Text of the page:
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City may take two officers out of schools

If New Port Richey removes the resource officers, the superintendent plans to ask for sheriff's deputies.


© St. Petersburg Times, published July 12, 2001

If New Port Richey removes the resource officers, the superintendent plans to ask for sheriff's deputies.

NEW PORT RICHEY -- A proposal to take school resource officers out of Gulf Middle School and Schwettman Education Center is drawing sharp criticism from the school district -- starting at the top.

"At a time with all these school tragedies, I'm just puzzled at that decision," Superintendent John Long said Wednesday. "They (SROs) just make our schools so much safer. Having a policeman there is absolutely critical."

Long said that if the city of New Port Richey makes this decision, he'd ask the Pasco Sheriff's Office to staff the positions with deputies. The Sheriff's Office now has 22 SROs in the county's schools, 19 of which are in high schools. Three were put into elementary schools last year, through grant funding obtained by the Sheriff's Office.

In budget negotiations over the next two months, City Council members will consider the proposal to pull the two officers from the schools and put them on patrol. Last year, council members directed the city staff to find a way to eliminate positions through attrition, not layoffs. Two patrol officers have resigned and one sergeant has retired since then.

Initially, City Manager Gerald Seeber estimated that eliminating the SROs would save about $80,000 in salaries. He later acknowledged that by adding what the city spends on benefits for them and taking out $46,300 the School Board grants the city for those positions, the actual savings to the city would be about $55,000.

New Port Richey police Chief Aage Madsen said the Sheriff's Office likely would step up and provide the SROs. The Sheriff's Office already provides an SRO for the city's Gulf High School.

"We need the personnel on the road," Madsen said. "There are three less people working the roads, and their work load hasn't gone down. The officers have been working a lot of overtime and need some help. Both officers are doing an excellent job in the two schools and will be sorely missed."

Long, however, was particularly upset, noting that Zephyrhills, Dade City and the Sheriff's Office have applied for federal grants to put SROs in elementary schools.

At a time when they "realize the value of the program and are doing everything they can to increase it, I'm surprised you'd have a police chief that would want to decrease it," he said.

Sheriff's Office spokesman Jon Powers said Sheriff Bob White would "certainly consider adding SROs" to Gulf and Schwettman. "He's always been a strong advocate of the SRO program."

Administrators at the schools lamented the possible loss of the SROs and spoke of the officers' value to faculty and students.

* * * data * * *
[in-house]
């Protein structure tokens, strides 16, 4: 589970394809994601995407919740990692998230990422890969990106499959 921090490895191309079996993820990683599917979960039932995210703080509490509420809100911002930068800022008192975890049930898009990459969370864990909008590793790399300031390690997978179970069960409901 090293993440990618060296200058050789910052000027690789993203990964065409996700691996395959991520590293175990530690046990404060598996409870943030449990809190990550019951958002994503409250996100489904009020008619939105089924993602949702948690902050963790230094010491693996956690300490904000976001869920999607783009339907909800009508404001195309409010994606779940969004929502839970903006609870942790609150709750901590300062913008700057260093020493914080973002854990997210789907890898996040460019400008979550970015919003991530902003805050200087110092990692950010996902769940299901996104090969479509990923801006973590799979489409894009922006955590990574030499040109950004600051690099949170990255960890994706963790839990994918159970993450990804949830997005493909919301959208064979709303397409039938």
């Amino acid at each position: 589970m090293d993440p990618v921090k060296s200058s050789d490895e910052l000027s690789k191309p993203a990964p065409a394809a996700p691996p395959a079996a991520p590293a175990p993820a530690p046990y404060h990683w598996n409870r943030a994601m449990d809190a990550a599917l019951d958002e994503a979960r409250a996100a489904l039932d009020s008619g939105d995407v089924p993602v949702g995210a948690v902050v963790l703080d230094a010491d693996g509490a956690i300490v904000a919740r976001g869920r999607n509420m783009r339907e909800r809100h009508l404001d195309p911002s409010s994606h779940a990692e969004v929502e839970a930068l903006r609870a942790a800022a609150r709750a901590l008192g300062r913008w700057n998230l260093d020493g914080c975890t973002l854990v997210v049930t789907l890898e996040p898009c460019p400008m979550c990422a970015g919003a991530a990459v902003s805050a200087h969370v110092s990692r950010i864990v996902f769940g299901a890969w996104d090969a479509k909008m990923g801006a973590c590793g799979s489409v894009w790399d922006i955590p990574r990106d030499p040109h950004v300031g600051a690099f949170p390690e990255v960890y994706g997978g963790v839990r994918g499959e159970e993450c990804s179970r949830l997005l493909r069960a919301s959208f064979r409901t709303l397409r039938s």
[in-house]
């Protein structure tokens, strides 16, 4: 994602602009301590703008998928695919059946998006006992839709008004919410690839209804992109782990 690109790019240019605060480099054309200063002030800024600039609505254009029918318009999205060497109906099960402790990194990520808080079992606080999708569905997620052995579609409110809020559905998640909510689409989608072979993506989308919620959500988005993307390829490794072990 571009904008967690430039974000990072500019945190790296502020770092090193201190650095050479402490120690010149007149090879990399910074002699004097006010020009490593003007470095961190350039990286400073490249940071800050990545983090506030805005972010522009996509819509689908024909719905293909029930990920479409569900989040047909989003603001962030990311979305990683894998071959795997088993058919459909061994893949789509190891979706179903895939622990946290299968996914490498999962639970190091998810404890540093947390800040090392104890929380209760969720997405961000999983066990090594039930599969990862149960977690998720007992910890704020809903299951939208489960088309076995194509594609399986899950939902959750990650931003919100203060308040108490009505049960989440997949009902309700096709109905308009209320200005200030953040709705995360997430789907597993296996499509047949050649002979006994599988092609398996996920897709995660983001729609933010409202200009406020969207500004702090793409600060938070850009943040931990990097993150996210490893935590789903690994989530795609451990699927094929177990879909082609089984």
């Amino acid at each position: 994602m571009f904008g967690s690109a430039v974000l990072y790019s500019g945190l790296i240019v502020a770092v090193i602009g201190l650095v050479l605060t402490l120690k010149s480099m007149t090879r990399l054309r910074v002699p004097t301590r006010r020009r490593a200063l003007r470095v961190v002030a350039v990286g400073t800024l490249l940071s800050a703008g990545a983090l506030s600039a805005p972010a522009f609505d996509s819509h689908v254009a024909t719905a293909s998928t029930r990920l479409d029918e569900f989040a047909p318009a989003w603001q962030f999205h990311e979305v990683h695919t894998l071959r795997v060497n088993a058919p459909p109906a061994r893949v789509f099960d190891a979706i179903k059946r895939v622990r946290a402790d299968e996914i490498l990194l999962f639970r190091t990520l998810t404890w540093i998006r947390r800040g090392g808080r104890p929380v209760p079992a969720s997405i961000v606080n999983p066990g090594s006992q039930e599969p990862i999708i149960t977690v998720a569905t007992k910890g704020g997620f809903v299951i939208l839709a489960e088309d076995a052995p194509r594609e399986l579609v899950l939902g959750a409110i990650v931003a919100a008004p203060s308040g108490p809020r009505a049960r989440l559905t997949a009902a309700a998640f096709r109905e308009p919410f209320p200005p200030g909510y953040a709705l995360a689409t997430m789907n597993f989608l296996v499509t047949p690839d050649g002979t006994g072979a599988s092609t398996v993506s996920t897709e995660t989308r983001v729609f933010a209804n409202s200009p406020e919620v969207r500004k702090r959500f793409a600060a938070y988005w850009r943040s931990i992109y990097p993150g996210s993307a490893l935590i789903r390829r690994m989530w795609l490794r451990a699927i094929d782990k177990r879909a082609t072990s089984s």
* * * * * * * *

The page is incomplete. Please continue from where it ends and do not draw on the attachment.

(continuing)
"He understands our kids, who are experiencing some tough times," Randy Koenigsfeld, principal of 150-student alternative school Schwettman, said of its SRO.

Gus Manticos, assistant principal at Gulf Middle, lauded his SRO's involvement with the kids, coaching football and track, putting together a weight room, and even monitoring school dances. "He works very, very hard for us. He's a real counselor to them," Manticos said.

The officers said it would be difficult to leave the close working relationships they've established with the kids and faculty.

"In the counseling we do, you're really the brother, the father, the ear to those kids," said Officer Ken Petrillo, who has been at Schwettman for the past seven years. "You'd be surprised how much good it does when you get these kids one on one."

Officer Keith Campbell, who has been at Gulf Middle for seven years, also said he'd be disappointed to leave.

"You get to know these kids, you touch them, and when you're out on the road they come up to you," he said. "The kids realize that you're human and not out there to throw cuffs on them."

Council members said that although they realized the value of the SROs to the schools, they also were feeling the tight budget.

"I've seen firsthand that (the officers) have a rapport with the students and there are intangible benefits to the city and the school to them being there," said council member Ginny Miller. "It comes down to money. If the sheriff could staff those positions, that's the thing I think that they should do."

"I'm disappointed, but we're really between a rock and a hard place," said Mayor Wendy Brenner. "We desperately need to put some folks back on the road and for the general citizen population. "

- Jennifer Goldblatt covers business in Pasco County. She can be reached in west Pasco at 869-6229, or toll-free at 1-800-333-7505, ext. 6229.

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